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East Jerusalem: the indignity and illegality of eviction

Mary Robinson | The Elders

2 September 2009

As our visit to the Middle East was ending, one of the most poignant encounters we had was with Maher Hanoun and his family in East Jerusalem. For several nights three generations of Hanouns have been sleeping in the street – the women and children in cars and the men encamped on the pavement. They were evicted from their homes in Sheikh Jarrah, East Jerusalem on 2 August 2009 following an Israeli court ruling.

We brought the family food and drink for Iftar, a special time for Muslims during the month of Ramadan as it is the evening meal at which their daily fast is broken. The moment was rendered even more moving as we heard of the difficulties that the Hanouns have experienced since their eviction.

The family are refugees who have lived in their home in Sheik Jarrah since 1948. Now they have not only been evicted, but have watched Jewish families being shown the property and encouraged to move into a home that for generations they called their own.

These houses are situated in occupied East Jerusalem. The Palestinian families that lived in these buildings did so legally, and their presence is supported by international law. This is encapsulated in UN Security Council resolutions 446 and 478 which call upon Israel not to transfer members of its civilian population into occupied Arab territories or to change the character and status of Jerusalem.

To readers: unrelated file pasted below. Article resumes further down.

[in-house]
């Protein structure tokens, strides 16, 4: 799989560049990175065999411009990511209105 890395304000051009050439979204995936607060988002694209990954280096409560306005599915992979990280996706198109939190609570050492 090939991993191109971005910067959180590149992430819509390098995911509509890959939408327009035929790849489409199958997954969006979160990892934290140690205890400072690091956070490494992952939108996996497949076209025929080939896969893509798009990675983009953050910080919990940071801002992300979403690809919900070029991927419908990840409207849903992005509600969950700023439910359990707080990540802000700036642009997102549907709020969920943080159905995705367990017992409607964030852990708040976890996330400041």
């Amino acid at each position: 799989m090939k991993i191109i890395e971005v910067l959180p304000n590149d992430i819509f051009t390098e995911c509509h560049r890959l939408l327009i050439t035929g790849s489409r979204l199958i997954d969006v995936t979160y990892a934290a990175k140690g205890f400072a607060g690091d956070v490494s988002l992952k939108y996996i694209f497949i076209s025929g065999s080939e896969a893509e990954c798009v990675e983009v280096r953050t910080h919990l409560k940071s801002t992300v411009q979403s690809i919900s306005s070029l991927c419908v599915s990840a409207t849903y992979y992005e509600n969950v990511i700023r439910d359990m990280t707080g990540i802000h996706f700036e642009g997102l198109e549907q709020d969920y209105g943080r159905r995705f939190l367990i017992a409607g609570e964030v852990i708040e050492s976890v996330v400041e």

To its discredit, the Israeli legal system – to which Palestinians have limited and unequal access – has been used by some settler groups to claim ownership of property purportedly belonging to Jews prior to 1948. The decisions taken by the Israeli courts have sustained the claims of settlers and offer Palestinians no recourse to reclaim their rights to lost land or property.

My fellow Elder Jimmy Carter was unambiguous in his statement that the eviction of Palestinians such as the Hanouns from East Jerusalem “is a political issue… It’s an attempt by Israel to take over East Jerusalem, which is part of Palestine”. I wholeheartedly agree, and was encouraged to know that several Israeli human rights groups and advocates also agree.

Such enforced evictions are utterly unacceptable; it is no exaggeration to state that this kind of action could be a serious obstacle to a successful negotiation of a two-state solution. The Hanoun family do not have fair and equal access to the Israeli legal system – nor are they the only ones to have been treated this way. The international community and all those in Israel and Palestine who believe in the importance of the rule of law should support their cause and speak out against this infringement of Palestinians’ fundamental human rights.